Blazor supports unmarshalled JS interop when a high volume of .NET objects are rapidly serialized or when large .NET objects or many .NET objects must be serialized. For more information, see Call JavaScript functions from .NET methods in ASP.NET Core Blazor.

DOM cleanup tasks during component disposal

Don't execute JS interop code for DOM cleanup tasks during component disposal. Instead, use the MutationObserver pattern in JavaScript (JS) on the client for the following reasons:

  • The component may have been removed from the DOM by the time your cleanup code executes in Dispose{Async}.
  • During server-side rendering, the Blazor renderer may have been disposed by the framework by the time your cleanup code executes in Dispose{Async}.

The MutationObserver pattern allows you to run a function when an element is removed from the DOM.

In the following example, the DOMCleanup component:

  • Contains a <div> with an id of cleanupDiv. The <div> element is removed from the DOM along with the rest of the component's DOM markup when the component is removed from the DOM.
  • Loads the DOMCleanup JS class from the DOMCleanup.razor.js file and calls its createObserver function to set up the MutationObserver callback. These tasks are accomplished in the OnAfterRenderAsync lifecycle method.


@page "/dom-cleanup"
@implements IAsyncDisposable
@inject IJSRuntime JS

<h1>DOM Cleanup Example</h1>

<div id="cleanupDiv"></div>

@code {
    private IJSObjectReference? module;

    protected override async Task OnAfterRenderAsync(bool firstRender)
        if (firstRender)
            module = await JS.InvokeAsync<IJSObjectReference>(
                "import", "./Components/Pages/DOMCleanup.razor.js");

            await module.InvokeVoidAsync("DOMCleanup.createObserver");

    async ValueTask IAsyncDisposable.DisposeAsync()
        if (module is not null)
            await module.DisposeAsync();

In the following example, the MutationObserver callback is executed each time a DOM change occurs. Execute your cleanup code when the if statement confirms that the target element (cleanupDiv) was removed (if (targetRemoved) { ... }). It's important to disconnect and delete the MutationObserver to avoid a memory leak after your cleanup code executes.

DOMCleanup.razor.js placed side-by-side with the preceding DOMCleanup component:

export class DOMCleanup {
  static observer;

  static createObserver() {
    const target = document.querySelector('#cleanupDiv'); = new MutationObserver(function (mutations) {
      const targetRemoved = mutations.some(function (mutation) {
        const nodes = Array.from(mutation.removedNodes);
        return nodes.indexOf(target) !== -1;

      if (targetRemoved) {
        // Cleanup resources here
        // ...

        // Disconnect and delete MutationObserver &&;
    });, { childList: true });

window.DOMCleanup = DOMCleanup;

JavaScript interop calls without a circuit

This section only applies to server-side apps.

JavaScript (JS) interop calls can't be issued after a SignalR circuit is disconnected. Without a circuit during component disposal or at any other time that a circuit doesn't exist, the following method calls fail and log a message that the circuit is disconnected as a JSDisconnectedException:

In order to avoid logging JSDisconnectedException or to log custom information, catch the exception in a try-catch statement.

For the following component disposal example:

  • The component implements IAsyncDisposable.
  • objInstance is an IJSObjectReference.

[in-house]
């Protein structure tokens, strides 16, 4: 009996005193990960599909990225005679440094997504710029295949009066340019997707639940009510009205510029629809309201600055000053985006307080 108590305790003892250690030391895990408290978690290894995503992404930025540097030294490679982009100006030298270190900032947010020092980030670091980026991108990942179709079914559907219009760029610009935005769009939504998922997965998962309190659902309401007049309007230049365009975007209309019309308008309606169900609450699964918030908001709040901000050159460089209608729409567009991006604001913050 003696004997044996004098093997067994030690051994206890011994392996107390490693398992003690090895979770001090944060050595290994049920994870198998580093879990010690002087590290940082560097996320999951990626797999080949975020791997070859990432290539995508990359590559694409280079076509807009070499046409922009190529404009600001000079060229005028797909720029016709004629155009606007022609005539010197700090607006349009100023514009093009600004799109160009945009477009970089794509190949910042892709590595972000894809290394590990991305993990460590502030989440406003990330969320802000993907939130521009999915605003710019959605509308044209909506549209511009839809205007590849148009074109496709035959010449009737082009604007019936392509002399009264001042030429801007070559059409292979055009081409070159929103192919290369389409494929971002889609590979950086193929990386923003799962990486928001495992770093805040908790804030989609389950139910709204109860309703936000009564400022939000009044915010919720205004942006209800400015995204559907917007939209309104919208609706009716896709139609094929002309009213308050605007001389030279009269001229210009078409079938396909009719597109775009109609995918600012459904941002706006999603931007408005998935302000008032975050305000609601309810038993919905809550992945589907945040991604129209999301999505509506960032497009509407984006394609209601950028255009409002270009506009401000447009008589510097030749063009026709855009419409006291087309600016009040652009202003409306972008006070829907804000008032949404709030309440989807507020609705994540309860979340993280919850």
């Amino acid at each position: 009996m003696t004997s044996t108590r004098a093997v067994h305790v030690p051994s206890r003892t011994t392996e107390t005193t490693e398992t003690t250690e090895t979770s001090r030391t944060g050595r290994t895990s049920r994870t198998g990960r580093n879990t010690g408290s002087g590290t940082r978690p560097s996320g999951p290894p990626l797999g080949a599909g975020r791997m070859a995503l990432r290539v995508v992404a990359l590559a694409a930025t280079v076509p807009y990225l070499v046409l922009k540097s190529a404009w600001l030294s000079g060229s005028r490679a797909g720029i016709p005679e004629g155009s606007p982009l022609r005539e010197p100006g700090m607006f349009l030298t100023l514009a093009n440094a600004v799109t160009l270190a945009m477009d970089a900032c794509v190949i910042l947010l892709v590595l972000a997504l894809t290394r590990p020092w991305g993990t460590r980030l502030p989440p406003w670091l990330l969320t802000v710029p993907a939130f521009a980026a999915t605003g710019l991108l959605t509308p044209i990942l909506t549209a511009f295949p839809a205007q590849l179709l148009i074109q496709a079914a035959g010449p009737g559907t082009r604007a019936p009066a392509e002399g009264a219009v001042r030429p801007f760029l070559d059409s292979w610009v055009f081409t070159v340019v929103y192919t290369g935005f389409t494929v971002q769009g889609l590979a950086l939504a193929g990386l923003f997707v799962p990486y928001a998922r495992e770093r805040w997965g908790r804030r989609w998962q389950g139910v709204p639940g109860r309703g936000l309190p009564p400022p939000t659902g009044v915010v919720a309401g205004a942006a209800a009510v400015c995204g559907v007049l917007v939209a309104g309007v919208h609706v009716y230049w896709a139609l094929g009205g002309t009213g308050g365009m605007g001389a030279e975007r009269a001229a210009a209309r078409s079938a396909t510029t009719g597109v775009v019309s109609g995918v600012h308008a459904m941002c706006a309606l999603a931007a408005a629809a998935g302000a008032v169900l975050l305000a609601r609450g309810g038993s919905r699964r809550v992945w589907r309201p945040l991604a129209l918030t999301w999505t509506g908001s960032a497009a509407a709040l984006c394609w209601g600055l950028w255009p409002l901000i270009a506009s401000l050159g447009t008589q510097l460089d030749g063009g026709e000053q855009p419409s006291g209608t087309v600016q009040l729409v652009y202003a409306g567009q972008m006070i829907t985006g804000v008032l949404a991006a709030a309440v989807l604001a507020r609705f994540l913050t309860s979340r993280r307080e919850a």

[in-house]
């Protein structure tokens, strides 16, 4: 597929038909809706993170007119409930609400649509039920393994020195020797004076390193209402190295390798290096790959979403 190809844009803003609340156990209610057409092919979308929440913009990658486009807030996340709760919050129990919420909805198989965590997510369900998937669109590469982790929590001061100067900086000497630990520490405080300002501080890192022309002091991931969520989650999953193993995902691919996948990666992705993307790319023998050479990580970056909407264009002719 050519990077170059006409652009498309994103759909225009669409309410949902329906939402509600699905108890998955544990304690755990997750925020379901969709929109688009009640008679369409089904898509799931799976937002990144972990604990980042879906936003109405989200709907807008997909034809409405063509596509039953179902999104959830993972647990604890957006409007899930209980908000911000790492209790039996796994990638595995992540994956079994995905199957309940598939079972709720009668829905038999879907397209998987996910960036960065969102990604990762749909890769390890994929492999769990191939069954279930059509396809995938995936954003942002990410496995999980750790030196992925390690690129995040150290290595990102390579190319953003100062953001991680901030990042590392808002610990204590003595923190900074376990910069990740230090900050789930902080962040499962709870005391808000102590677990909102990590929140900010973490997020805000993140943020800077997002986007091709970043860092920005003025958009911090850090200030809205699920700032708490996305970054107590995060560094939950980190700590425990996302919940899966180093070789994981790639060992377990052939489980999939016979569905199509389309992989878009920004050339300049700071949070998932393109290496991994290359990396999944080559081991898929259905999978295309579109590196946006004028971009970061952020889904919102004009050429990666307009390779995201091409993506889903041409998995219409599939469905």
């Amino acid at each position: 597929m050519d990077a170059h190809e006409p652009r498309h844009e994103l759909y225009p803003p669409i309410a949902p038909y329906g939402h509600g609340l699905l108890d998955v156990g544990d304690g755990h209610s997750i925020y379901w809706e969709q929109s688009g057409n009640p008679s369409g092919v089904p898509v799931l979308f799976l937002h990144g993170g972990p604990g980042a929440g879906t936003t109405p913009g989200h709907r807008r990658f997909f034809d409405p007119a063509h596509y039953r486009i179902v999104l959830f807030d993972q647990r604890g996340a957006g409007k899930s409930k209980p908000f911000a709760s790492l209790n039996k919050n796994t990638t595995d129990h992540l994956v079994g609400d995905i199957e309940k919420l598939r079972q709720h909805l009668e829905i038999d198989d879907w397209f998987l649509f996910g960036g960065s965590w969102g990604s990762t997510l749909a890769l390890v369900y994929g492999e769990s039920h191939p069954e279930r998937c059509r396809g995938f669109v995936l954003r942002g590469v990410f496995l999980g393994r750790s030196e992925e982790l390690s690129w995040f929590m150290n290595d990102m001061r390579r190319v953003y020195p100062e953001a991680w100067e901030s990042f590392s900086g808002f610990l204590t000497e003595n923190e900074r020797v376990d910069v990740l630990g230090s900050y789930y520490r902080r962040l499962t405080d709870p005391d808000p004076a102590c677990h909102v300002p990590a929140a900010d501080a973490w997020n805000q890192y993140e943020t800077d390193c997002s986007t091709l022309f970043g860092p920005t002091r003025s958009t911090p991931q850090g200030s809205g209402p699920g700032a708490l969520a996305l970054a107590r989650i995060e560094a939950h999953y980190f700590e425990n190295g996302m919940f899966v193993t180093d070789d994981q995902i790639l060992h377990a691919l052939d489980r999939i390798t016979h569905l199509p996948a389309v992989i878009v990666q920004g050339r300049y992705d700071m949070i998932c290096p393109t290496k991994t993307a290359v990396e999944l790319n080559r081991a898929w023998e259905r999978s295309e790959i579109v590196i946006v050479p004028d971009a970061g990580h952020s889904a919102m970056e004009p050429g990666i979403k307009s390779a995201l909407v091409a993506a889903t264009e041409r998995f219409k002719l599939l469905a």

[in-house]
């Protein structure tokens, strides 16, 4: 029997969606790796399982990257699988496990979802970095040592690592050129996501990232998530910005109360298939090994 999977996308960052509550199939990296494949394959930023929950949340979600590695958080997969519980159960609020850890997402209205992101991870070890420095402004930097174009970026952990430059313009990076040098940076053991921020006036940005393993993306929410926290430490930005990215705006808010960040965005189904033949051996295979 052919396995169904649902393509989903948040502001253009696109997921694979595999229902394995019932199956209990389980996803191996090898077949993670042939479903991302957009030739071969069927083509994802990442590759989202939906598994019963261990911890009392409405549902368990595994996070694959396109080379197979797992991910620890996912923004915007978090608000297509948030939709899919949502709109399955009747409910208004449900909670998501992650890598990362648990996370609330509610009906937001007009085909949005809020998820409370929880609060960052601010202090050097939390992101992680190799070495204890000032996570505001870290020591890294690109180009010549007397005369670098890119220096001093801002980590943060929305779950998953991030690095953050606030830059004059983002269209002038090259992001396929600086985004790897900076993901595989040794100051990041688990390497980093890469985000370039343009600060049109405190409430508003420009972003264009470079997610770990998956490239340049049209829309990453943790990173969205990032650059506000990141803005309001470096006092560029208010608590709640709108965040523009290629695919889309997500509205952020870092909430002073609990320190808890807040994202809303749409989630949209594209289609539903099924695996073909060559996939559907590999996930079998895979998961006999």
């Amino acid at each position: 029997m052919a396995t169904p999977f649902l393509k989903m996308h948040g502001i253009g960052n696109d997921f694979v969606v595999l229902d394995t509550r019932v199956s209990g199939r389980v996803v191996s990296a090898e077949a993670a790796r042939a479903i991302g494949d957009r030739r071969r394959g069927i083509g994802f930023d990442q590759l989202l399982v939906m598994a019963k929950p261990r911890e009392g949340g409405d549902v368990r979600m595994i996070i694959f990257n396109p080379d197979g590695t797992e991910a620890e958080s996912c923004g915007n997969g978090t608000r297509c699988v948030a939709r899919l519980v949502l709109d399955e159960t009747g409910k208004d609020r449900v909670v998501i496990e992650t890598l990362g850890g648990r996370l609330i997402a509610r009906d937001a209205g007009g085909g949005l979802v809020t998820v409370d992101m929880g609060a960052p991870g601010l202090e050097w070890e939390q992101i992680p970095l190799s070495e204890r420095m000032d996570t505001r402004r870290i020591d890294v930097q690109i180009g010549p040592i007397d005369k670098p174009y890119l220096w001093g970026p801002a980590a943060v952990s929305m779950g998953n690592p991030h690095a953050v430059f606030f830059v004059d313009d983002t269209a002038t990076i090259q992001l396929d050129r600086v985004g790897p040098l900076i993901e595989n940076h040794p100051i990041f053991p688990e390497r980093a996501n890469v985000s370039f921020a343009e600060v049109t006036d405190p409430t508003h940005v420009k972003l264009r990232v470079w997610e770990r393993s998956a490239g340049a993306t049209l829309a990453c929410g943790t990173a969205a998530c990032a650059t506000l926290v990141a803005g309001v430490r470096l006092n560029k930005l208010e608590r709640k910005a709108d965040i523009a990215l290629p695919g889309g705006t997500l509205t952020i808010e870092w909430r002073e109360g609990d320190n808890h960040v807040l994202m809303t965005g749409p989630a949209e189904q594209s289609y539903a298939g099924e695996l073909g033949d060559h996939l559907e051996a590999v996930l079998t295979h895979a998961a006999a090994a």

• JSDisconnectedException is caught and not logged.
  • Optionally, you can log custom information in the catch statement at whatever log level you prefer. The following example doesn't log custom information because it assumes the developer doesn't care about when or where circuits are disconnected during component disposal.
async ValueTask IAsyncDisposable.DisposeAsync()
        if (objInstance is not null)
            await objInstance.DisposeAsync();
    catch (JSDisconnectedException)

If you must clean up your own JS objects or execute other JS code on the client after a circuit is lost, use the MutationObserver pattern in JS on the client. The MutationObserver pattern allows you to run a function when an element is removed from the DOM.

For more information, see the following articles:

Cached JavaScript files

JavaScript (JS) files and other static assets aren't generally cached on clients during development in the Development environment. During development, static asset requests include the Cache-Control header with a value of no-cache or max-age with a value of zero (0).

During production in the Production environment, JS files are usually cached by clients.

To disable client-side caching in browsers, developers usually adopt one of the following approaches:

For more information, see:

Size limits on JavaScript interop calls

This section only applies to interactive components in server-side apps. For client-side components, the framework doesn't impose a limit on the size of JavaScript (JS) interop inputs and outputs.

For interactive components in server-side apps, JS interop calls passing data from the client to the server are limited in size by the maximum incoming SignalR message size permitted for hub methods, which is enforced by HubOptions.MaximumReceiveMessageSize (default: 32 KB). JS to .NET SignalR messages larger than MaximumReceiveMessageSize throw an error. The framework doesn't impose a limit on the size of a SignalR message from the hub to a client. For more information on the size limit, error messages, and guidance on dealing with message size limits, see ASP.NET Core Blazor SignalR guidance.

Determine where the app is running

If it's relevant for the app to know where code is running for JS interop calls, use OperatingSystem.IsBrowser to determine if the component is executing in the context of browser on WebAssembly.